I am the oldest of seven children and at the ripe old age of 44, the matriarch of our family. (My parents died suddenly in their fifties, all our grandparents have passed and we have no living aunts or uncles.)
Out of the six of us who are living, only two of us are married and I’m the only one who has had a child.
Next year several of my siblings will be marking major life transitions and as I observe how they navigate their journeys and move closer to emotional health and well-being, it makes me pause and reflect on what I needed—or wished I could have heard—when I was their age.
If I was sitting across from her now, here is what I would say to my sweet thirty-year old self:
• Your work is to remember who you *really* are. Who you are is not defined by your family history or the pains or tragedies you experienced growing up.
• Your parents loved in the best way they could. Moving into compassion for them can bring you to a place of liberation.
• The ability to feel grateful is one of the biggest gifts we have been given. Every morning, take a few minutes to express your gratitude for the simple things in your life.
• The simpler your life is, the happier you are. Your sense of joy and satisfaction are not reliant on what you have or your physical surroundings. Ever.
• Your job is to keep opening and softening your heart: to people, to new experiences and to the healing power of nature and movement (yoga, dance, hiking).
• Moment to moment, there are only two choices: love or fear. Which will you choose? Every interaction is motivated by one of these states of being.
• What is it that you *must* do? After you know this, give your heart wholly and completely to this and “feel the fear but do it anyway.”
• Know your portals for healing: music? Movement? Nature? Dance? Writing? Travel? Drawing? Determine what feeds you and keep doing these things. Every day.
• Self-knowledge and self-acceptance are the doors to freedom and peace. Don’t be afraid to become very acquainted with your fears, dreams, personality, self-limiting beliefs, strengths, shadow and brilliance. Love ALL of who you are.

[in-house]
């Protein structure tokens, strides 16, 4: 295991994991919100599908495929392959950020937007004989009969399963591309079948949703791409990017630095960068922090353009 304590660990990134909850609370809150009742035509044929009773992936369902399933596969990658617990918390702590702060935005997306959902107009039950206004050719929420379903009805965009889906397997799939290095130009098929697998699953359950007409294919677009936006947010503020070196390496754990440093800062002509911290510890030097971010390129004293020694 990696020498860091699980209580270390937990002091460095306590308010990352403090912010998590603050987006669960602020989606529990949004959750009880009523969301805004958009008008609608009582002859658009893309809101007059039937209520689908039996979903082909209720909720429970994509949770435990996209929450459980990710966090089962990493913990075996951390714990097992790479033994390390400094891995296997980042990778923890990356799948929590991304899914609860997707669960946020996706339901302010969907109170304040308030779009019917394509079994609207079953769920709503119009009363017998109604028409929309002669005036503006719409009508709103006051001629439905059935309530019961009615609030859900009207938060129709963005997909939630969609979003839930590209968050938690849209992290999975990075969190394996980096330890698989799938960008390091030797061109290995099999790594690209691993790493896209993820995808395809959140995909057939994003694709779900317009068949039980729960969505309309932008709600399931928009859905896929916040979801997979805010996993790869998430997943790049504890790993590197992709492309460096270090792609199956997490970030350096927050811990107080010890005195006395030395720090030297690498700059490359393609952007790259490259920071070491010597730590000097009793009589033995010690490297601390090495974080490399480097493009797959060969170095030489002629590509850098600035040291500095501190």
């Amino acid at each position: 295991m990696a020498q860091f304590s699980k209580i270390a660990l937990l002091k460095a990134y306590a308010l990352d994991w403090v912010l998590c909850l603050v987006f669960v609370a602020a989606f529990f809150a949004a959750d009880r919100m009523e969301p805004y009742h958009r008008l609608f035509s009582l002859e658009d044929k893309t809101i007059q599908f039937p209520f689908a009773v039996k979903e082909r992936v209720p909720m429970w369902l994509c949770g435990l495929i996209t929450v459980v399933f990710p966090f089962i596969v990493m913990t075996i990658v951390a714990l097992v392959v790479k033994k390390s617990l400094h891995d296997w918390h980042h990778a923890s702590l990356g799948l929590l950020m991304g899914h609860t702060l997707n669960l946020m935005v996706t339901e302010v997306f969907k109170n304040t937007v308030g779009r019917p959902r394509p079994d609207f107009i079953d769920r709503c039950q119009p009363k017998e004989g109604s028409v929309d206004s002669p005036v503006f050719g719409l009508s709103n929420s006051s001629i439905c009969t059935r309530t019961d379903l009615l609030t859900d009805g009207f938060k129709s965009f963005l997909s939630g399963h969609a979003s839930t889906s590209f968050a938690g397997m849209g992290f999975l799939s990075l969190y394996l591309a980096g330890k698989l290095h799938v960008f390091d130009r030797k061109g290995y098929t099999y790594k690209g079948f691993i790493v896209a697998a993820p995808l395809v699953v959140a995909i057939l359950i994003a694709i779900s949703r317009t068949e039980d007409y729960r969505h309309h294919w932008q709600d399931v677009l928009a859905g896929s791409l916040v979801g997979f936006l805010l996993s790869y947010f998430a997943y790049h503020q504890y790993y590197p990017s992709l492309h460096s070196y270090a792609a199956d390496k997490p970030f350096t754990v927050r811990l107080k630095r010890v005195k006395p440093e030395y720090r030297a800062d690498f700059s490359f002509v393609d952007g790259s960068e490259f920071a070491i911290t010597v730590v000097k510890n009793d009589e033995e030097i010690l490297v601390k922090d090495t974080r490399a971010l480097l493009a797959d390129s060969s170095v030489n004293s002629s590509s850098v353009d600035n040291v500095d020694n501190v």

• Your ordinary self is enough—you don’t need to do or be for anyone.
• Reach out and ask for help. There is never any reason to go it alone. We were designed to be inter-dependent. Cultivating this ability is key to your emotional health.
• Go within for the answers. Don’t be afraid of becoming very still. You already have ALL the answers within you. You just have to get quiet enough to hear them.
• Release “should’s” and become comfortable saying “no” with grace and ease. And, watch the Universe respond with delight in delivering to you what you *really* want, not what the media or society dictates you *should* want!
• Listen to your body. An uneasy stomach, tight shoulders or a clenched chest is your body talking to you. Listen to and respond to this amazing internal GPS system.
• Allow yourself to be vulnerable and let people see your fragility as well as your strength. Sharing this side of yourself is transformative and freeing.
• Service to others is your path of practice. But doing this in a way that feeds you rather than drains you, is your life’s work.
With deepest love and compassion—your wise self
If you wrote a letter to your thirty-something (or twenty something) year old self, from your wise self, what would it say?
A big part of my journey to balance and peace has been learning to cultivate a deep sense of compassion for self and knowing I’m doing the best I can, wherever I am on my journey. (And in my thirties, this journey definitely felt like a rollercoaster ride!)
Blessings to my amazing siblings as they continue on their path to self-acceptance and begin the next phase of their lives. I hope they occasionally get quiet enough to hear the whispers of my parent’s wisdom in their hearts, whenever they feel alone or unsure about what’s next.
AN INVITATION: Interested in how you can cultivate more self-acceptance and tap into the power of self-care? Learn how you can join or become trained to lead a self-renewal circle for women. And, join us Nov. 17th for our FREE Live Inside Out class via telephone. Sign up here! And, view all upcoming events here.
The Journey, a blog about coach/author/entrepreneur Renee Trudeau’s personal journey to life balance and living life from the inside out, comes out weekly.
Photo: Renee Peterson Trudeau. St. Francis of Assisi in a garden in Boston’s North End, the city’s oldest residential community, where people have lived continuously since it was settled in the 1630s. St. Francis was one of my father’s favorite spiritual teachers.